Did you know there’s a trail on the other side of the mountain? With constant climbing, heavy scrambling, and views from the very same summit reached via the Echo Canyon Trail, the Cholla Trail will surely satisfy your need for climbing Camelback Mountain. The similarities to Echo Canyon don’t end there…the parking is a nightmare. With no proper parking lot, hikers must park parallel along Invergordon Street then walk to the trailhead.

Piestewa Peak Summit Trail in Phoenix Mountains Preserve

2.4 miles, 1,200 ft. elevation gain

This one’s a no-brainer. Wildly popular, the Piestewa Peak Summit trail demands hard-core huff n’ puff all the way up. And up. With barely any reprieve from the climbing, Echo lovers will feel that scathing lung burning they crave. No scrambling efforts required here except for the parking. It’s crowded at the trailhead but there are other parking lots within walking distance.

Holbert Trail at South Mountain

3.6 miles, 950 ft. elevation gain

Like making it to the top? This trail will take you to the highest point accessible in all of South Mountain park at Dobbins Lookout, 2,330 feet. This one’s a more subtle burn but offers plenty of sweat-filled climbing as you make your way to the stone-stacked structure which marks your endpoint. The big difference here is that reaching the top means running into non-hikers who opted for the mountain drive, accessible by car. But with views of the entire city, you’ll barely notice.

Black Mountain in Cave Creek

2.2 miles, 1,275 ft elevation gain

It’s really no secret that Black Mountain is Cave Creek’s Camelback Mountain. It’s a hefty grunt all the way up this rocky trail with zippo switchbacks to ease the pain. Make it to the top and you’ll be treated to views that rival Camelback’s. It may be a drive but it’s right off the main drag in Cave Creek so treat yourself to a burger and beer afterward.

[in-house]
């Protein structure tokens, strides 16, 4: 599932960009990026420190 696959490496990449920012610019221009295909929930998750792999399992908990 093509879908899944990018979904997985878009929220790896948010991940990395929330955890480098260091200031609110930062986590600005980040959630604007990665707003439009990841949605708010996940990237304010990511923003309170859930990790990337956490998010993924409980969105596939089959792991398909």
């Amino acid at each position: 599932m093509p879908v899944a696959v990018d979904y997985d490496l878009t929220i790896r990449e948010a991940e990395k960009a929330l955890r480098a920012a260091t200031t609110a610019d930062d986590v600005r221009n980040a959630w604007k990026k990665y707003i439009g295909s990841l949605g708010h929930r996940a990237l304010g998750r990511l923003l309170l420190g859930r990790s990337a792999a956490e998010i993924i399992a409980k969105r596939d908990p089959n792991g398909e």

My husband. Sweaty and sexy on the Sunrise Trail.

My husband. Sweaty and sexy on the Sunrise Trail.

Sunrise Trail in McDowell Sonoran Preserve (aka McDowell Mountains)

3.7 miles, 1,100 ft elevation gain

To put it simply, this is a stellar hike. The trail and trail head are brand new, beautifully maintained, and in a nice area of North Scottsdale. Reaching Sunrise Peak guarantees clear views of your beloved Camelback as well as the Phoenix Mountains, the Supersitions, Four Peaks…you can even see the Fountain Hills fountain’s massive projectile of vertical water if you time it right.

Tom’s Thumb Trail in McDowell Sonoran Preserve (aka McDowell Mountains)

4.1 miles, 1,325 ft elevation gain

Okay, so when you’re on Camelback and you’re looking north, you’re looking at the McDowell Mountains. Have you ever noticed the single, rocky protrusion that looks like a teeny little thumb? That’s Tom’s Thumb. And after you sweat your way up this challenging trail, it won’t be teeny. In fact, it’s so huge, you can barely wrap your head around its massiveness.

Pinnacle Peak Trail

2.9 miles, 1,000 ft elevation gain

This trail offers the same Scottsdale fanciness that the Echo Canyon Trail boasts. Nice area of town, beautiful trail, and tons of opportunity to stare into rich peoples’ backyards. This trail is less of a summit hike and more of an up, down, up, down…turn around and do it all backwards kind of hike. You’ll love it.

Image credit: www.jfryhale.com

Start early. Pack water, gloves, food, and your courage. Climbing to the flatiron could be the best hike of your life.

Siphon Draw Trail to the Flatiron in Superstition Mountains

5.8 miles, 2,750 ft elevation gain

I am going to say this now and I’m sorry if you’re offended. This hike is way, way, waaaaayyyy better than Camelback Mountain. Six miles. Vertical climbs. Merciless crawling over boulders. And the absolute most breathtaking I-am-on-top-of-the-mother-fucking-world-right-now views. If you love Camelback, you must do this hike.